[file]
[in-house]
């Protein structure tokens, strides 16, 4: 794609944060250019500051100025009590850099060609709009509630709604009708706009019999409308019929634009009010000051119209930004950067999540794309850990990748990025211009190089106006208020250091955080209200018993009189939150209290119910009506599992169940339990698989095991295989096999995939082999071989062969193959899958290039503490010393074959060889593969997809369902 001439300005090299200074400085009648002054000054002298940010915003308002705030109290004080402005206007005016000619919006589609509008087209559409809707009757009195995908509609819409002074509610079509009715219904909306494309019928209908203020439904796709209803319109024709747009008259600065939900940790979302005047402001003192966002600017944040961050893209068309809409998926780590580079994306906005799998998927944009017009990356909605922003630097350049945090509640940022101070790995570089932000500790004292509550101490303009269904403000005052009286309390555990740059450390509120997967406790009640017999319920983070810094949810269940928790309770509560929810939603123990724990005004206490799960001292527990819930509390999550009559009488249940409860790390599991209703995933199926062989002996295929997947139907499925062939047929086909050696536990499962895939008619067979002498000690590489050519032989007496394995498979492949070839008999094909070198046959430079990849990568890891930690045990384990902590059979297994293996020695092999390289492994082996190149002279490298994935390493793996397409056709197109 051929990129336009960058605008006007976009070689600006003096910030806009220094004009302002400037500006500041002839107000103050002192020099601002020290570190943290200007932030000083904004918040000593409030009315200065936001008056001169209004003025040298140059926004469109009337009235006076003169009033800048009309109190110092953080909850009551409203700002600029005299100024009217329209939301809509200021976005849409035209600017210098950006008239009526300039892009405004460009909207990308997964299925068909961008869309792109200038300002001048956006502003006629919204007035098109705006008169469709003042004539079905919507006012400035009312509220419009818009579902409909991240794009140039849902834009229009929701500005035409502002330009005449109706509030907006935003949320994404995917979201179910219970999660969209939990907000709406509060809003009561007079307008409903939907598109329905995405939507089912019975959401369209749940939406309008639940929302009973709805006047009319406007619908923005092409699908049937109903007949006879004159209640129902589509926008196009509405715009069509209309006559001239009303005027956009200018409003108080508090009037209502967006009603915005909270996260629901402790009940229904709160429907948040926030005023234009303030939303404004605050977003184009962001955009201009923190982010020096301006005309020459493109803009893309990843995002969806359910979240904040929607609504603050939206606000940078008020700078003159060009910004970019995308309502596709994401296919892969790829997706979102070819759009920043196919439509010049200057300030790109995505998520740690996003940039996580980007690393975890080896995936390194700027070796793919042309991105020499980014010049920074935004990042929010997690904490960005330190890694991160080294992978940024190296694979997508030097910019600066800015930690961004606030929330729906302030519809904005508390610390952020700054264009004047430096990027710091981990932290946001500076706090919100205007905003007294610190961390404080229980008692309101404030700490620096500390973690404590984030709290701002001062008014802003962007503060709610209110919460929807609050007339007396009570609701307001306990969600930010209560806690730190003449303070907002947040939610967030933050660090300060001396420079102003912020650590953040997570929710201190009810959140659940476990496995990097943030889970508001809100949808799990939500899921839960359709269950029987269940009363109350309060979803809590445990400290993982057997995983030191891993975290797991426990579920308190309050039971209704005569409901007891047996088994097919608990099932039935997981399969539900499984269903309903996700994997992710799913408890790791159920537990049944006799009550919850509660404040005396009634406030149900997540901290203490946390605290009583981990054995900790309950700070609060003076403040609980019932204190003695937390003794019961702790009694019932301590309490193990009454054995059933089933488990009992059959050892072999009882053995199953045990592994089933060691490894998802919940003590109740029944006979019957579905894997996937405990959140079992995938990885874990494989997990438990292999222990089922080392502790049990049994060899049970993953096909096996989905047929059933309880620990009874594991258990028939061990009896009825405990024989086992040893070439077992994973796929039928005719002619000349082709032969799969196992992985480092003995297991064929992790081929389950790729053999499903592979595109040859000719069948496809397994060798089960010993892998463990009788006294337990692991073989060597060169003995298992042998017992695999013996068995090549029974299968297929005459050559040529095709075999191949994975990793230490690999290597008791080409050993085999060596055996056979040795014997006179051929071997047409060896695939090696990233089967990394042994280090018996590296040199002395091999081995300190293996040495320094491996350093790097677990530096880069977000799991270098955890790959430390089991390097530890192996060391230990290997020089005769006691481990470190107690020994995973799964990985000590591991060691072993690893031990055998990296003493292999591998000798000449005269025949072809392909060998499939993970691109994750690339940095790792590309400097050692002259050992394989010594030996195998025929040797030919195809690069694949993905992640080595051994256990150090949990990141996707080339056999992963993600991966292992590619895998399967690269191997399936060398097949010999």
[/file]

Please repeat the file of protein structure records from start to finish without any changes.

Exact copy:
[in-house]
């Protein structure tokens, strides 16, 4: 794609944060250019500051100025009590850099060609709009509630709604009708706009019999409308019929634009009010000051119209930004950067999540794309850990990748990025211009190089106006208020250091955080209200018993009189939150209290119910009506599992169940339990698989095991295989096999995939082999071989062969193959899958290039503490010393074959060889593969997809369902 001439300005090299200074400085009648002054000054002298940010915003308002705030109290004080402005206007005016000619919006589609509008087209559409809707009757009195995908509609819409002074509610079509009715219904909306494309019928209908203020439904796709209803319109024709747009008259600065939900940790979302005047402001003192966002600017944040961050893209068309809409998926780590580079994306906005799998998927944009017009990356909605922003630097350049945090509640940022101070790995570089932000500790004292509550101490303009269904403000005052009286309390555990740059450390509120997967406790009640017999319920983070810094949810269940928790309770509560929810939603123990724990005004206490799960001292527990819930509390999550009559009488249940409860790390599991209703995933199926062989002996295929997947139907499925062939047929086909050696536990499962895939008619067979002498000690590489050519032989007496394995498979492949070839008999094909070198046959430079990849990568890891930690045990384990902590059979297994293996020695092999390289492994082996190149002279490298994935390493793996397409056709197109 051929990129336009960058605008006007976009070689600006003096910030806009220094004009302002400037500006500041002839107000103050002192020099601002020290570190943290200007932030000083904004918040000593409030009315200065936001008056001169209004003025040298140059926004469109009337009235006076003169009033800048009309109190110092953080909850009551409203700002600029005299100024009217329209939301809509200021976005849409035209600017210098950006008239009526300039892009405004460009909207990308997964299925068909961008869309792109200038300002001048956006502003006629919204007035098109705006008169469709003042004539079905919507006012400035009312509220419009818009579902409909991240794009140039849902834009229009929701500005035409502002330009005449109706509030907006935003949320994404995917979201179910219970999660969209939990907000709406509060809003009561007079307008409903939907598109329905995405939507089912019975959401369209749940939406309008639940929302009973709805006047009319406007619908923005092409699908049937109903007949006879004159209640129902589509926008196009509405715009069509209309006559001239009303005027956009200018409003108080508090009037209502967006009603915005909270996260629901402790009940229904709160429907948040926030005023234009303030939303404004605050977003184009962001955009201009923190982010020096301006005309020459493109803009893309990843995002969806359910979240904040929607609504603050939206606000940078008020700078003159060009910004970019995308309502596709994401296919892969790829997706979102070819759009920043196919439509010049200057300030790109995505998520740690996003940039996580980007690393975890080896995936390194700027070796793919042309991105020499980014010049920074935004990042929010997690904490960005330190890694991160080294992978940024190296694979997508030097910019600066800015930690961004606030929330729906302030519809904005508390610390952020700054264009004047430096990027710091981990932290946001500076706090919100205007905003007294610190961390404080229980008692309101404030700490620096500390973690404590984030709290701002001062008014802003962007503060709610209110919460929807609050007339007396009570609701307001306990969600930010209560806690730190003449303070907002947040939610967030933050660090300060001396420079102003912020650590953040997570929710201190009810959140659940476990496995990097943030889970508001809100949808799990939500899921839960359709269950029987269940009363109350309060979803809590445990400290993982057997995983030191891993975290797991426990579920308190309050039971209704005569409901007891047996088994097919608990099932039935997981399969539900499984269903309903996700994997992710799913408890790791159920537990049944006799009550919850509660404040005396009634406030149900997540901290203490946390605290009583981990054995900790309950700070609060003076403040609980019932204190003695937390003794019961702790009694019932301590309490193990009454054995059933089933488990009992059959050892072999009882053995199953045990592994089933060691490894998802919940003590109740029944006979019957579905894997996937405990959140079992995938990885874990494989997990438990292999222990089922080392502790049990049994060899049970993953096909096996989905047929059933309880620990009874594991258990028939061990009896009825405990024989086992040893070439077992994973796929039928005719002619000349082709032969799969196992992985480092003995297991064929992790081929389950790729053999499903592979595109040859000719069948496809397994060798089960010993892998463990009788006294337990692991073989060597060169003995298992042998017992695999013996068995090549029974299968297929005459050559040529095709075999191949994975990793230490690999290597008791080409050993085999060596055996056979040795014997006179051929071997047409060896695939090696990233089967990394042994280090018996590296040199002395091999081995300190293996040495320094491996350093790097677990530096880069977000799991270098955890790959430390089991390097530890192996060391230990290997020089005769006691481990470190107690020994995973799964990985000590591991060691072993690893031990055998990296003493292999591998000798000449005269025949072809392909060998499939993970691109994750690339940095790792590309400097050692002259050992394989010594030996195998025929040797030919195809690069694949993905992640080595051994256990150090949990990141996707080339056999992963993600991966292992590619895998399967690269191997399936060398097949010999």